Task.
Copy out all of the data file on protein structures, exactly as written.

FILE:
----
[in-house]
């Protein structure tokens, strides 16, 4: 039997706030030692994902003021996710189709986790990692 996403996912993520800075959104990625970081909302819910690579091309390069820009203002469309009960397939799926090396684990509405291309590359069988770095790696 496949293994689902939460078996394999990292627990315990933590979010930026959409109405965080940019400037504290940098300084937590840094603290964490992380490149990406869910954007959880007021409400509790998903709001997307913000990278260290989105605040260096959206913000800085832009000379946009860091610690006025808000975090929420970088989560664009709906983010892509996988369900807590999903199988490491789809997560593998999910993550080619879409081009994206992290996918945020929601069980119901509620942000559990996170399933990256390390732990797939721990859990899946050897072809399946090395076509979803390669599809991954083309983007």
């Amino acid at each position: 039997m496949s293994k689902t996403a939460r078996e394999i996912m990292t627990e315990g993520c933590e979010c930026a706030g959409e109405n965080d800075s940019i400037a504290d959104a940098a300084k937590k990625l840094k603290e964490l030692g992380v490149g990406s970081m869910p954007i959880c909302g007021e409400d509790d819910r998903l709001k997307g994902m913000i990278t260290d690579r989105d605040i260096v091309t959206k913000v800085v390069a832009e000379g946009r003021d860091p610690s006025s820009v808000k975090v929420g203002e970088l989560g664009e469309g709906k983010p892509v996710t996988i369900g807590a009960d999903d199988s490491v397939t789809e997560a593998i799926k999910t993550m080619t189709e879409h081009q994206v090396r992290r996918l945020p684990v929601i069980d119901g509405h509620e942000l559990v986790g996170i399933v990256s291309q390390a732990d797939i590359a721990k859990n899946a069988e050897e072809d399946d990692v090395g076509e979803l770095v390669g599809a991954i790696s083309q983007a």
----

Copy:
[in-house]
């Protein structure tokens, strides 16, 4: 039997706030030692994902003021996710189709986790990692 996403996912993520800075959104990625970081909302819910690579091309390069820009203002469309009960397939799926090396684990509405291309590359069988770095790696 496949293994689902939460078996394999990292627990315990933590979010930026959409109405965080940019400037504290940098300084937590840094603290964490992380490149990406869910954007959880007021409400509790998903709001997307913000990278260290989105605040260096959206913000800085832009000379946009860091610690006025808000975090929420970088989560664009709906983010892509996988369900807590999903199988490491789809997560593998999910993550080619879409081009994206992290996918945020929601069980119901509620942000559990996170399933990256390390732990797939721990859990899946050897072809399946090395076509979803390669599809991954083309983007």
């Amino acid at each position: 039997m496949s293994k689902t996403a939460r078996e394999i996912m990292t627990e315990g993520c933590e979010c930026a706030g959409e109405n965080d800075s940019i400037a504290d959104a940098a300084k937590k990625l840094k603290e964490l030692g992380v490149g990406s970081m869910p954007i959880c909302g007021e409400d509790d819910r998903l709001k997307g994902m913000i990278t260290d690579r989105d605040i260096v091309t959206k913000v800085v390069a832009e000379g946009r003021d860091p610690s006025s820009v808000k975090v929420g203002e970088l989560g664009e469309g709906k983010p892509v996710t996988i369900g807590a009960d999903d199988s490491v397939t789809e997560a593998i799926k999910t993550m080619t189709e879409h081009q994206v090396r992290r996918l945020p684990v929601i069980d119901g509405h509620e942000l559990v986790g996170i399933v990256s291309q390390a732990d797939i590359a721990k859990n899946a069988e050897e072809d399946d990692v090395g076509e979803l770095v390669g599809a991954i790696s083309q983007a």